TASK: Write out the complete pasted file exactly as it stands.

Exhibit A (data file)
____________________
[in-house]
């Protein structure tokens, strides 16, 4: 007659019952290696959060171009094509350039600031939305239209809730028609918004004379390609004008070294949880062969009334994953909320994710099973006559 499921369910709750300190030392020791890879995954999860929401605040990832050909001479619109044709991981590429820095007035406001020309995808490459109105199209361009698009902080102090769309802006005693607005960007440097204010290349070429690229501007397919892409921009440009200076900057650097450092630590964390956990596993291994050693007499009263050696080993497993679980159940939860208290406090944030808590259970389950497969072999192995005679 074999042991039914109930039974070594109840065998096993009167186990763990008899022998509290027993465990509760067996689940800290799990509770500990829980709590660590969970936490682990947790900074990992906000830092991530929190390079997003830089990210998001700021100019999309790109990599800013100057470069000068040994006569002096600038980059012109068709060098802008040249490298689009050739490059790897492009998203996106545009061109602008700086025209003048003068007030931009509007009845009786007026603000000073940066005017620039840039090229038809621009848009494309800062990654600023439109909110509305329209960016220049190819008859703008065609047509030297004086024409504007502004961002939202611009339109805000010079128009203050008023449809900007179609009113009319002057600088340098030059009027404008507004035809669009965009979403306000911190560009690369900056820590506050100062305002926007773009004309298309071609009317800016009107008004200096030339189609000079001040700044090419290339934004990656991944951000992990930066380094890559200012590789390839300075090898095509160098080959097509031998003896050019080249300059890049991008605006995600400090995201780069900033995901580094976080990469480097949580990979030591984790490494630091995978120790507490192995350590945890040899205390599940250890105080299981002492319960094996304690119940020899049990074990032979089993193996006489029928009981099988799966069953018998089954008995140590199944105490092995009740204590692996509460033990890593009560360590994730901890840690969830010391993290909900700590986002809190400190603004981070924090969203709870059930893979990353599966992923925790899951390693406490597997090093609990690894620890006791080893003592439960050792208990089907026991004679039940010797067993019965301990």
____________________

[in-house]
């Protein structure tokens, strides 16, 4: 007659019952290696959060171009094509350039600031939305239209809730028609918004004379390609004008070294949880062969009334994953909320994710099973006559 499921369910709750300190030392020791890879995954999860929401605040990832050909001479619109044709991981590429820095007035406001020309995808490459109105199209361009698009902080102090769309802006005693607005960007440097204010290349070429690229501007397919892409921009440009200076900057650097450092630590964390956990596993291994050693007499009263050696080993497993679980159940939860208290406090944030808590259970389950497969072999192995005679 074999042991039914109930039974070594109840065998096993009167186990763990008899022998509290027993465990509760067996689940800290799990509770500990829980709590660590969970936490682990947790900074990992906000830092991530929190390079997003830089990210998001700021100019999309790109990599800013100057470069000068040994006569002096600038980059012109068709060098802008040249490298689009050739490059790897492009998203996106545009061109602008700086025209003048003068007030931009509007009845009786007026603000000073940066005017620039840039090229038809621009848009494309800062990654600023439109909110509305329209960016220049190819008859703008065609047509030297004086024409504007502004961002939202611009339109805000010079128009203050008023449809900007179609009113009319002057600088340098030059009027404008507004035809669009965009979403306000911190560009690369900056820590506050100062305002926007773009004309298309071609009317800016009107008004200096030339189609000079001040700044090419290339934004990656991944951000992990930066380094890559200012590789390839300075090898095509160098080959097509031998003896050019080249300059890049991008605006995600400090995201780069900033995901580094976080990469480097949580990979030591984790490494630091995978120790507490192995350590945890040899205390599940250890105080299981002492319960094996304690119940020899049990074990032979089993193996006489029928009981099988799966069953018998089954008995140590199944105490092995009740204590692996509460033990890593009560360590994730901890840690969830010391993290909900700590986002809190400190603004981070924090969203709870059930893979990353599966992923925790899951390693406490597997090093609990690894620890006791080893003592439960050792208990089907026991004679039940010797067993019965301990």